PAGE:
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Genome Biol. 2008;9(7):229. doi: 10.1186/gb-2008-9-7-229. Epub 2008 Jul 29.

The tektin family of microtubule-stabilizing proteins.

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  • MRC Laboratory of Molecular Biology, Hills Road, Cambridge, CB2 0QH, UK. laa@mrc-lmb.cam.ac.uk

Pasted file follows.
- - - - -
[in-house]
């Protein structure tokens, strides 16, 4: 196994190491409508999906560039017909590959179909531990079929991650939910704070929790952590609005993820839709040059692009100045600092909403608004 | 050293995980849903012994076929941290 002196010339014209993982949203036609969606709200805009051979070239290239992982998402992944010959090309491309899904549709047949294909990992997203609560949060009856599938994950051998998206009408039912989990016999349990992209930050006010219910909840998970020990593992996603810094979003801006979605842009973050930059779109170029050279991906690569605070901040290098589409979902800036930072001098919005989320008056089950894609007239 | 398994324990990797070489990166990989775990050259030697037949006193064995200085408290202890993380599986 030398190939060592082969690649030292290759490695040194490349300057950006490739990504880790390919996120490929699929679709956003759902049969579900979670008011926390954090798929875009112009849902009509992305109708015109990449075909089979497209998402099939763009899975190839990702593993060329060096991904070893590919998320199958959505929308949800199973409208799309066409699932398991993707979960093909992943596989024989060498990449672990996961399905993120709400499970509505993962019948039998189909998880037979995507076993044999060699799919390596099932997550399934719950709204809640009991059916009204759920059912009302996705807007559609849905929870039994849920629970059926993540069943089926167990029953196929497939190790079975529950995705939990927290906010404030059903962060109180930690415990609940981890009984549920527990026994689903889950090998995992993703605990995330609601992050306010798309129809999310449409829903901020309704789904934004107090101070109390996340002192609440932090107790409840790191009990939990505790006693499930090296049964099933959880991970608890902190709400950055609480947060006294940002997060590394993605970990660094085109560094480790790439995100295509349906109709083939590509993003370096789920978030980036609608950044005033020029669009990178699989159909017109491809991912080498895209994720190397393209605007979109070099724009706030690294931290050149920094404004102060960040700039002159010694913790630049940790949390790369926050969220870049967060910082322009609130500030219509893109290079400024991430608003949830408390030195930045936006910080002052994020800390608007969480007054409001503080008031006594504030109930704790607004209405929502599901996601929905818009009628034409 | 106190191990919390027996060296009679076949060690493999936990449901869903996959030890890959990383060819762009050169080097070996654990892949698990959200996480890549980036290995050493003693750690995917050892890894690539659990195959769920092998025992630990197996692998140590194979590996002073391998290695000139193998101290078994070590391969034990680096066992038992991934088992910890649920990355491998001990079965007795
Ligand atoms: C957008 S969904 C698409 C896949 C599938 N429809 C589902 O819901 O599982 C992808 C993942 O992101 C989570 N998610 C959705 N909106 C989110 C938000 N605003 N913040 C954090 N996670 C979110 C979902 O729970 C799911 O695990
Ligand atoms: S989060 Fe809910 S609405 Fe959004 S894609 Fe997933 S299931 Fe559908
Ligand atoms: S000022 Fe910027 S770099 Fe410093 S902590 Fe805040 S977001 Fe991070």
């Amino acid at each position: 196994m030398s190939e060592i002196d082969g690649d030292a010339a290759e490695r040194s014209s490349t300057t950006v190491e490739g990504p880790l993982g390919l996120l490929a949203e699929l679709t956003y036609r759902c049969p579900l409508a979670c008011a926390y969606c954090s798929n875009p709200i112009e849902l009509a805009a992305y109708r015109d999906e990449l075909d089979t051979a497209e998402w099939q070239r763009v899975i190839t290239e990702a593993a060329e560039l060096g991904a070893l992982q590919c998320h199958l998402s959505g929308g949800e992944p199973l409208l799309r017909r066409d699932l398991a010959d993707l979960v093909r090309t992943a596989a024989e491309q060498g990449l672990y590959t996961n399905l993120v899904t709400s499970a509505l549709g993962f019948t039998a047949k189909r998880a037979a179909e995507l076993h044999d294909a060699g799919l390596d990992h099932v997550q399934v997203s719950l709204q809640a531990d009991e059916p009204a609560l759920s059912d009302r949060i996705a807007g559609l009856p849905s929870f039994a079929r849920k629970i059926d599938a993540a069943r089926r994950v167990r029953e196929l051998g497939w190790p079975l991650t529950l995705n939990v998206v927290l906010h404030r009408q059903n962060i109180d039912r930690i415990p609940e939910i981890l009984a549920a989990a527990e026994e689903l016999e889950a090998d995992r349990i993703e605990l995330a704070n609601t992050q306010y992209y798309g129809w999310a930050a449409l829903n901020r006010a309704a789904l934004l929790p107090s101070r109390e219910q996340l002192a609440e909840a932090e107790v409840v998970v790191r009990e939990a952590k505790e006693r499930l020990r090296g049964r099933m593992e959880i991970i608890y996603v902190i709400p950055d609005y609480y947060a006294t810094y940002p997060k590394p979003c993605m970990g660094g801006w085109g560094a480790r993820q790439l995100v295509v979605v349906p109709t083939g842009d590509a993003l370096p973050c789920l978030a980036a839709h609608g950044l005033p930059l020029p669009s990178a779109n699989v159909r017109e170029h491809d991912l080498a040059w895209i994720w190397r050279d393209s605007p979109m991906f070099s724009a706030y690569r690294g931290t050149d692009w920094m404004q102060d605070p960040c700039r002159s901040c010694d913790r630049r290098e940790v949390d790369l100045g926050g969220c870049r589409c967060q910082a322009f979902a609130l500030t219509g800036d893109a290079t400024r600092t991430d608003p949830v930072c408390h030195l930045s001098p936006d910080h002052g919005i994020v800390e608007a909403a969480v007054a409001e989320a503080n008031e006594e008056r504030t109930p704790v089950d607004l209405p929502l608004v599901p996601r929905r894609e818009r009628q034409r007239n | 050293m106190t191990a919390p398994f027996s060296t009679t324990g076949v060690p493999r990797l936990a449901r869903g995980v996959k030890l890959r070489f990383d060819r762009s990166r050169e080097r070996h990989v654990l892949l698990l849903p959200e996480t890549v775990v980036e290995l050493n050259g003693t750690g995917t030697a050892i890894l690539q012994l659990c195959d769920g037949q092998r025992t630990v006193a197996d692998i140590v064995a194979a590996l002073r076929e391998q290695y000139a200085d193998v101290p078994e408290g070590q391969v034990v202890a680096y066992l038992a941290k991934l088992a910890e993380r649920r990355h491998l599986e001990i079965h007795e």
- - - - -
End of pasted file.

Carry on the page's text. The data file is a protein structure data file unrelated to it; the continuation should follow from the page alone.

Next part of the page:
Tektins are insoluble alpha-helical proteins essential for the construction of cilia and flagella and are found throughout the eukaryotes apart from higher plants. Being almost universal but still fairly free to mutate, their coding sequences have proved useful for estimating the evolutionary relationships between closely related species. Their protein molecular structure, typically consisting of four coiled-coil rod segments connected by linkers, resembles that of intermediate filament (IF) proteins and lamins. Tektins assemble into continuous rods 2 nm in diameter that are probably equivalent to subfilaments of the 10 nm diameter IFs. Tektin and IF rod sequences both have a repeating pattern of charged amino acids superimposed on the seven-amino-acid hydrophobic pattern of coiled-coil proteins. The length of the repeat segment matches that of tubulin subunits, suggesting that tektins and tubulins may have coevolved, and that lamins and IFs may have emerged later as modified forms of tektin. Unlike IFs, tektin sequences include one copy of a conserved peptide of nine amino acids that may bind tubulin. The 2 nm filaments associate closely with tubulin in doublet and triplet microtubules of axonemes and centrioles, respectively, and help to stabilize these structures. Their supply restricts the assembled lengths of cilia and flagella. In doublet microtubules, the 2 nm filaments may also help to organize the longitudinal spacing of accessory structures, such as groups of inner dynein arms and radial spokes.

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